Sunday , April 14 2024

Epanko financing not affected by Tanzanian laws

Graphite developer Kibaran Resources recently told shareholders that the recent legislative changes in Tanzania were unlikely to affect project funding for the Epanko project.

The company has held discussions with its international banking partners, which has supported Kibaran throughout the bankable feasibility study (BFS) process, and which now remain supportive of the debt financing process that was recently commenced.

Kibaran noted that both Germany’s KfW IPEX-Bank and South Africa’s Nedbank have confirmed their intention to continue to progress the debt financing programme, and remained of the view that a bankable debt financing structure could be developed for the development of the Epanko project.

A recent BFS has showed that the increased production rate of 60 000 t/y would require a capital investment of $88.9-million. The BFS estimated that the project will have a pre-tax net present value (NPV) of $211-million and an internal rate of return (IRR) of 38.9%, delivering yearly earnings before interest, taxes, depreciation and amortisation of $44.5-million.

In contrast, fellow-listed Black Rock Mining has warned its shareholders that the new legislative changes would make it difficult for the company to attract investment capital into its own Mahenge graphite project.

Black Rock warned that the proposed increase in the royalty rate would result in an increase in the all-in costs estimated in the prefeasibility study (PFS) for the Mahenge project, while other legislative changes, including the Tanzanian government holding a 16% free carried interest in all mining operations, would have an impact on the ability of the project to attract investment capital.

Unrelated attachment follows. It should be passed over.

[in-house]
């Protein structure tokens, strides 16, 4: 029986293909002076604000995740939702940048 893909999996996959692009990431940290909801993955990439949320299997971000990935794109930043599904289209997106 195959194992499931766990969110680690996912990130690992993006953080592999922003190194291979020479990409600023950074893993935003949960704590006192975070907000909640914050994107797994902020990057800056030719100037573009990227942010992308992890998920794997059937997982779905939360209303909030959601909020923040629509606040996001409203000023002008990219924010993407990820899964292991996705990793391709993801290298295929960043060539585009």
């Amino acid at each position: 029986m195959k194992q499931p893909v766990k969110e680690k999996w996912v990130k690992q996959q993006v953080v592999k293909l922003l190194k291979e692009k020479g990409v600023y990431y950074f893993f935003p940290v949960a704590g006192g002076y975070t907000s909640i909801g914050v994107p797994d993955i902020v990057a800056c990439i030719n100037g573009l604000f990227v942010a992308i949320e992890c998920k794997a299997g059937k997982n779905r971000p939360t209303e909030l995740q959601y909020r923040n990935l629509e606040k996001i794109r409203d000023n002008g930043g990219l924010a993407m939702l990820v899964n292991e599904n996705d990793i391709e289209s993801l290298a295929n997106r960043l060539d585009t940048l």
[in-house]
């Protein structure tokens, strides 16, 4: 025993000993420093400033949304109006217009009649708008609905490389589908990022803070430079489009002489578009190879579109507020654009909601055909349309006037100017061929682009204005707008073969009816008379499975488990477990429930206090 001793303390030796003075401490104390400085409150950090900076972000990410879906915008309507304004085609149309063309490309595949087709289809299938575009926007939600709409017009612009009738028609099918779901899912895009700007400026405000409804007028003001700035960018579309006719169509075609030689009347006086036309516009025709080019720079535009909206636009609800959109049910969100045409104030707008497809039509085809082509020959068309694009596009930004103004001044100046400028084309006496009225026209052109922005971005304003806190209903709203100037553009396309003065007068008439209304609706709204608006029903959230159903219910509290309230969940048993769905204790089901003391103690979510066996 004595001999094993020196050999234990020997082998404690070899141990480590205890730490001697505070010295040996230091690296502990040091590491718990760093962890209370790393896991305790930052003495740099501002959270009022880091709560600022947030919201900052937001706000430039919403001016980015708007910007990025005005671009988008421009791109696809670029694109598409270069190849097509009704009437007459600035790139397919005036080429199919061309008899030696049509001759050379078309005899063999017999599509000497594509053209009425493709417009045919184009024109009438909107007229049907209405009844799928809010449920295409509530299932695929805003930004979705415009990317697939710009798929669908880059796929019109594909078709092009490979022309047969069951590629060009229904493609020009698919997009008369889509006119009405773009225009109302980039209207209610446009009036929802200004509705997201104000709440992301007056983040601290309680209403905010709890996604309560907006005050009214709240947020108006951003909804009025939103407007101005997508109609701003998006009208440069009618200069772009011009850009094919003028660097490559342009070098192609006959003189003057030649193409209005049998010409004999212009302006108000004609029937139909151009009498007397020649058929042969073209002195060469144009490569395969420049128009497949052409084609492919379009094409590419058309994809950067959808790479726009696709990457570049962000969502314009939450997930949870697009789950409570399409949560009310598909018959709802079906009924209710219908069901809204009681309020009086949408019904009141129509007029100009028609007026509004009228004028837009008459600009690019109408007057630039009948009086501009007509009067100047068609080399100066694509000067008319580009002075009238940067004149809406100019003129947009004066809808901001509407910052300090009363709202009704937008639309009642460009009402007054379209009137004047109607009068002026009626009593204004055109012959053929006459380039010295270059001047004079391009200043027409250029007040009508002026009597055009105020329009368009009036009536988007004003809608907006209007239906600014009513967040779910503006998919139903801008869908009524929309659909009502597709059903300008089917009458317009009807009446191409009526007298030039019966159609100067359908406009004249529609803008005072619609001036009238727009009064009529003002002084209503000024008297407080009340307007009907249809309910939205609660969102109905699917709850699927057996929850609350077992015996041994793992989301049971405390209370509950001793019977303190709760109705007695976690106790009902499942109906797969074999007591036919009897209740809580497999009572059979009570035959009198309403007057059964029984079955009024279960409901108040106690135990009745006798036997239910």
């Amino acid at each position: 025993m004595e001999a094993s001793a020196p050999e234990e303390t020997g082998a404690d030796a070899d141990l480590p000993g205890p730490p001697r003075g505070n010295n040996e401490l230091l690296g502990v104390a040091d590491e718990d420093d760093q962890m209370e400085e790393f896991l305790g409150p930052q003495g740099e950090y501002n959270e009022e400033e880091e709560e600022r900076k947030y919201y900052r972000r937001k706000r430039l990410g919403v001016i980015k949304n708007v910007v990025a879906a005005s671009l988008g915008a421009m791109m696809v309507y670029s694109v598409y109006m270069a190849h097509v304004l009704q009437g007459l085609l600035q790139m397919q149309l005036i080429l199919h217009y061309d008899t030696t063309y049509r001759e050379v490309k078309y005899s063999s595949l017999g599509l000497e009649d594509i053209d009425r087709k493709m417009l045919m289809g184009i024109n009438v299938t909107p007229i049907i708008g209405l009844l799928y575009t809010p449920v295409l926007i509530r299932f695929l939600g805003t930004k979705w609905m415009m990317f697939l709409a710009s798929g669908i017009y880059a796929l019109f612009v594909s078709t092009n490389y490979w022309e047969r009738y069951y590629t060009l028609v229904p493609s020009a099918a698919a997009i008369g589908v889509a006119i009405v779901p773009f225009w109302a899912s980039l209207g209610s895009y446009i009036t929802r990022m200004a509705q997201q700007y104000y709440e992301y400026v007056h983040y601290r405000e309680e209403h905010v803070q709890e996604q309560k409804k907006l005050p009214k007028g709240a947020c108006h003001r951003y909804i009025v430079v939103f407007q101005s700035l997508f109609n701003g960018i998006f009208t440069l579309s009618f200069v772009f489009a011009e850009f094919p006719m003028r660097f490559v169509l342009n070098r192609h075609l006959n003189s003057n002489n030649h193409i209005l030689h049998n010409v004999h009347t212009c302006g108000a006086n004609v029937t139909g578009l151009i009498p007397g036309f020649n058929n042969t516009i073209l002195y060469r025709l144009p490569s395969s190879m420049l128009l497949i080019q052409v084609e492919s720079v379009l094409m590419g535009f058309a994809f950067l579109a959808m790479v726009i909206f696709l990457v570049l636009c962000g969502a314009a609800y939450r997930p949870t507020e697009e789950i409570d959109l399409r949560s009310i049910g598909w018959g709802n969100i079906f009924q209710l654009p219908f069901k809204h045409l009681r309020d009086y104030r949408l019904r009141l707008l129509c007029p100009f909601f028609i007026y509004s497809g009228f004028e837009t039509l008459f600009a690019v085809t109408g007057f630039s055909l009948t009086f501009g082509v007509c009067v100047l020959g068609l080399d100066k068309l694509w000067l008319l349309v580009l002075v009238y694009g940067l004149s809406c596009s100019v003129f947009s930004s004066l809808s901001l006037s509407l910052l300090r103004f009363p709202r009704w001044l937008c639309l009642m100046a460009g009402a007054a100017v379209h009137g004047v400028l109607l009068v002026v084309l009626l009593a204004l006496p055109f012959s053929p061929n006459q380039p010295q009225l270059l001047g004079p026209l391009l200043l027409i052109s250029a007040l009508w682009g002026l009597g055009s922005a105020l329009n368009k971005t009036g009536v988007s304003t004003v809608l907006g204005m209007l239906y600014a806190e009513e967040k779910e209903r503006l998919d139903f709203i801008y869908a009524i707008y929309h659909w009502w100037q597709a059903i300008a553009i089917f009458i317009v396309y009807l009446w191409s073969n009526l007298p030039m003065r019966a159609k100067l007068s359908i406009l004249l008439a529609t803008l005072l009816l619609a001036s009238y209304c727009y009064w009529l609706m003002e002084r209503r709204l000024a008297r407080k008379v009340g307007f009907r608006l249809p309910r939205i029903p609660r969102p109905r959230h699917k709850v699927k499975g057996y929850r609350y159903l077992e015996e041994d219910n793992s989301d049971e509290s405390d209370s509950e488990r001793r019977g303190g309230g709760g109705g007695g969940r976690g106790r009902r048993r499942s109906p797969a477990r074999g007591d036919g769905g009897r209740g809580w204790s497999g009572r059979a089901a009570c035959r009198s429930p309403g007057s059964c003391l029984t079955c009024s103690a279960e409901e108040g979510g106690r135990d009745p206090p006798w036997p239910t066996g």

The Mahenge PFS estimated that the project would require a capital investment of $159-million. It would deliver a post-tax NPV of $624-million and a post tax IRR of 48.2%.

The project will be developed in two stages, with Stage 1 consisting of a processing plant and infrastructure with a design capacity of one-million tonnes a year, to produce some 83 000 t/y of graphite in concentrate over the first two years of production.

The Stage 2 development will see a second one-million-tonne-a-year plant and associated infrastructure, doubling throughput to two-million tonnes a year, and production to 167 000 t/y graphite concentrate from year three of operation.

The Stage 1 development is expected to require a capital expenditure of around $90.1-million.

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